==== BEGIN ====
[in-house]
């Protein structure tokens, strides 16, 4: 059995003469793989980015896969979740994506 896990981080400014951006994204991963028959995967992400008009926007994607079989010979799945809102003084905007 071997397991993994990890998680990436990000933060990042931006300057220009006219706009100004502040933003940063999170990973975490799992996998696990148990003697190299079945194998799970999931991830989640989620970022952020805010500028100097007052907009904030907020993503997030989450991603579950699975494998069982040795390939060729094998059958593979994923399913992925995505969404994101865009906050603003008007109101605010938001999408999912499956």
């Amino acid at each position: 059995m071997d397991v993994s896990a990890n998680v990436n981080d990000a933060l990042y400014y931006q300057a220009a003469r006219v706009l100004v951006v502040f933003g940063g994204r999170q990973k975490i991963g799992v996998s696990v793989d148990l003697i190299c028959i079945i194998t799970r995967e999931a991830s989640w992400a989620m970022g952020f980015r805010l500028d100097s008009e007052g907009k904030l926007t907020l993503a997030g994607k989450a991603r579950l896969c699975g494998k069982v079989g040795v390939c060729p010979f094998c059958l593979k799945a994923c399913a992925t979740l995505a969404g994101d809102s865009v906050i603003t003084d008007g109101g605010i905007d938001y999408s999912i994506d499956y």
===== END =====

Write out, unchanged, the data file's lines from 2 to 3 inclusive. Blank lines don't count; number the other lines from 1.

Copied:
């Protein structure tokens, strides 16, 4: 059995003469793989980015896969979740994506 896990981080400014951006994204991963028959995967992400008009926007994607079989010979799945809102003084905007 071997397991993994990890998680990436990000933060990042931006300057220009006219706009100004502040933003940063999170990973975490799992996998696990148990003697190299079945194998799970999931991830989640989620970022952020805010500028100097007052907009904030907020993503997030989450991603579950699975494998069982040795390939060729094998059958593979994923399913992925995505969404994101865009906050603003008007109101605010938001999408999912499956």
């Amino acid at each position: 059995m071997d397991v993994s896990a990890n998680v990436n981080d990000a933060l990042y400014y931006q300057a220009a003469r006219v706009l100004v951006v502040f933003g940063g994204r999170q990973k975490i991963g799992v996998s696990v793989d148990l003697i190299c028959i079945i194998t799970r995967e999931a991830s989640w992400a989620m970022g952020f980015r805010l500028d100097s008009e007052g907009k904030l926007t907020l993503a997030g994607k989450a991603r579950l896969c699975g494998k069982v079989g040795v390939c060729p010979f094998c059958l593979k799945a994923c399913a992925t979740l995505a969404g994101d809102s865009v906050i603003t003084d008007g109101g605010i905007d938001y999408s999912i994506d499956y």